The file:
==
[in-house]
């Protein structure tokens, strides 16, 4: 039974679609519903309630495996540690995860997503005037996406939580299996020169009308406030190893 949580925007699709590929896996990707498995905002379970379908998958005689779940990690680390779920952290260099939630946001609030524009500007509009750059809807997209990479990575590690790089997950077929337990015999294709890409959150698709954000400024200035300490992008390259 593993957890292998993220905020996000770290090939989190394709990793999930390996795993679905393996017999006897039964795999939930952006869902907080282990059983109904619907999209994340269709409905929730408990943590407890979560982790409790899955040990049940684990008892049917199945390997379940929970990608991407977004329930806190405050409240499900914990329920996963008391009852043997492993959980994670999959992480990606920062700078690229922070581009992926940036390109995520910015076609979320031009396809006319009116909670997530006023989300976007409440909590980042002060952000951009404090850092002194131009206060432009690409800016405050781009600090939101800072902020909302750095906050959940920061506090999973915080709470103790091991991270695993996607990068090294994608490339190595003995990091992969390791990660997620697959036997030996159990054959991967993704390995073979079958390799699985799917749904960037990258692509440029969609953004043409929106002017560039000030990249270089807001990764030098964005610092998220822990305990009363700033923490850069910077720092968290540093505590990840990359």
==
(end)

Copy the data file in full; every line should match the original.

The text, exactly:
[in-house]
């Protein structure tokens, strides 16, 4: 039974679609519903309630495996540690995860997503005037996406939580299996020169009308406030190893 949580925007699709590929896996990707498995905002379970379908998958005689779940990690680390779920952290260099939630946001609030524009500007509009750059809807997209990479990575590690790089997950077929337990015999294709890409959150698709954000400024200035300490992008390259 593993957890292998993220905020996000770290090939989190394709990793999930390996795993679905393996017999006897039964795999939930952006869902907080282990059983109904619907999209994340269709409905929730408990943590407890979560982790409790899955040990049940684990008892049917199945390997379940929970990608991407977004329930806190405050409240499900914990329920996963008391009852043997492993959980994670999959992480990606920062700078690229922070581009992926940036390109995520910015076609979320031009396809006319009116909670997530006023989300976007409440909590980042002060952000951009404090850092002194131009206060432009690409800016405050781009600090939101800072902020909302750095906050959940920061506090999973915080709470103790091991991270695993996607990068090294994608490339190595003995990091992969390791990660997620697959036997030996159990054959991967993704390995073979079958390799699985799917749904960037990258692509440029969609953004043409929106002017560039000030990249270089807001990764030098964005610092998220822990305990009363700033923490850069910077720092968290540093505590990840990359």